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Educating people about working border collies

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I have been using Border Collies to assist me in managing my flock for 17 years. I have worked both cattle and sheep with dogs, mostly sheep. Learned a ton in that time. There are days I am still reminded I have more to learn but more often than not heading to the pasture with a couple dogs is a very pleasant experience. I love it all - sheep, good dogs, training the young ones, working with the experienced dogs that read my mind...


I have learned working bcs is not about obedience, it is a combination of great genetics and awesome relationship that makes it look effortless. In reality LOTs of work goes into the training and building that trust and confidence in each other. I enjoy dogs so even when we are not working or training they are with me inside and out. I feel this only adds to our relationship.


My problem is in trying to get across to livestock owners just how complicated, how many small details are involved in training and learning to work the dogs. All the things matter to them - tone, position, gestures, intent... it is not simple like just asking a dog to sit. People seem to assume buying a bc is the END POINT, They just need to take the dog to stock when there is work to do and the dog will do it then go back to the kennel or yard. They do not consider the training that it will take FOR THEM to learn how to use a bc or time daily for simple activity and building that relationship. Some are willing to spend the money for an older trained dog but when I tell them that is only part of the solution I do not think they believe me. They still seem to expect to treat the dog like a tractor, put it in the kennel get it out when needed.


I have been around plenty bc to have experience with those that spend the majority of their time alone and confined - they develop odd behaviors at best. Livestock folks often have full time jobs off the farm, family ect does a working bc really fit into that lifestyle?

This is rather long winded way of asking how do you convince people of the commitment of time and training and money involved in having a good working bc, even After one is purchased?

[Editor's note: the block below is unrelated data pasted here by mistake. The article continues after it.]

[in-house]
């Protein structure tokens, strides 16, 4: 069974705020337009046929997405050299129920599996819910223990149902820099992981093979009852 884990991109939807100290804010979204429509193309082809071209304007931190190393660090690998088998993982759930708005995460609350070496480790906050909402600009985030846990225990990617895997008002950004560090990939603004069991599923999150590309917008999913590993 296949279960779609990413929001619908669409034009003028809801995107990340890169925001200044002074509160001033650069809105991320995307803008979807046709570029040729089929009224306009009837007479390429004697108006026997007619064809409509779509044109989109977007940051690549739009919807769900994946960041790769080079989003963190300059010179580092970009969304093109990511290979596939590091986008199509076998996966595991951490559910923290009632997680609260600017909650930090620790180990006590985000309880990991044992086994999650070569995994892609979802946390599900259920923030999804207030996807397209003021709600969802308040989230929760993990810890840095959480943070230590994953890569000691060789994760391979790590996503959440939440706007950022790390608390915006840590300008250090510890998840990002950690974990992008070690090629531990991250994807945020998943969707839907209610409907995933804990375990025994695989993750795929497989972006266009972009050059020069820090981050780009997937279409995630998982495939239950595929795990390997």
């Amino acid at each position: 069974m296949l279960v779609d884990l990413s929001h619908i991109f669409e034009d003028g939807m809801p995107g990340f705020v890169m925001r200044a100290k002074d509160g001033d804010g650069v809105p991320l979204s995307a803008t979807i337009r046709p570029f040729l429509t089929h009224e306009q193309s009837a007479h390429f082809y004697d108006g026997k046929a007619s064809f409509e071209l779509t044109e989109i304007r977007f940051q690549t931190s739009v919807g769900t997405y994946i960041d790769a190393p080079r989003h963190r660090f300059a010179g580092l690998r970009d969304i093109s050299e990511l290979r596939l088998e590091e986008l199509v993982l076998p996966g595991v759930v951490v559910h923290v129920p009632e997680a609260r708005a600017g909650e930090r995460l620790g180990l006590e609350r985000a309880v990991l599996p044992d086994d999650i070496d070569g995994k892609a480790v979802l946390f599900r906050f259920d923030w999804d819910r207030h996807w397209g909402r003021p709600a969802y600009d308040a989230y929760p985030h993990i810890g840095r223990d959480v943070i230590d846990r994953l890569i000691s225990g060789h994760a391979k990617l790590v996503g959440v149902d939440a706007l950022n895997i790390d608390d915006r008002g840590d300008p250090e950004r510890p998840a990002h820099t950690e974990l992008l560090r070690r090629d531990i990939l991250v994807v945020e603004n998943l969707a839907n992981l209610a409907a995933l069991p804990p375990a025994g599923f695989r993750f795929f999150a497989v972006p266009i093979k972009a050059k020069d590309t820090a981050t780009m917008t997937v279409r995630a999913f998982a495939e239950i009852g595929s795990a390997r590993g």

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You don't. If it feels like a forced issue chances are it won't happen. If they're willing to listen, open their mind, try, then you may have something to work with. Money will only buy you the dog. I don't know how long it'll take to get the mindset of this *equipment* purchase to understand, if they ever will.


My hay man, runs a couple hundred head. When I picked up some sheep from him I brought a dog. They'd never been worked. 15 minutes, loaded. I went back the next time and he had bought himself a pup. Uh oh...then he asked me for a place to get DVD's, a whistle, and what I recommend. 3 months later that pup is his right hand and he's happy as can be for the help. Dog is with him all day, working or not, and then in the kennel at night. He understands a lot, just not ready to let him be a house dog at night...He wanted help and knows stock and understood the commitment. Nothing forced. Nothing offered that wasn't asked for. And he's thrilled with what's he's taught him and how he's doing!

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I think that this question really comes down to something pretty basic, that is larger than dogs working stock specifically. I think it has to do with how far too many human beings still view animals, even today when everyone should know better.


People still fail to take into consideration that most sentient animals, and of course most especially those who are super-intelligent and bred to work with people such as border collies, have all of the same feelings and most of the same emotions that we have, although they may express them differently. Most people still fail to recognize that it is the relationship between the two beings, whether it be horse and person or dog and person, or other animal and human counterpart, that makes or breaks the work that team does together. And that this is true no matter what the work is, whether it be official work like stock dog work or something as unofficial as simply living peacefully and happily together in a home. In order for it to be good the relationship has to be strong.


Of course, many people don't even recognize that in their relationships with other people, so it is not surprising that they tend to treat animals like tractors as the OP said. Many people see other people, and certainly animals, as being there simply and only to serve them in some capacity, not recognizing the importance of give-and-take, mutual respect, and empathy. I see this over and over in people who ask for my help because they don't understand why they have problems with their dog(s). With some, the light goes on when I point out the ways in which they are failing the relationship with the dog. Sadly, others refuse to see it and will never change, and not only will their dog continue to suffer, the person will never know what they are missing.

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I've had the best luck just showing what a good dog can do and then offering to help them get going with a dog they get. Of course it helps if they're willing to lay out the money for a trained dog vs a puppy, but if their level of commitment is there, then they'll do what is necessary, no matter what kind of dog they get.


And if they're to type to view a dog as only a tool, then I'm not likely to encourage getting a dog in the first place.



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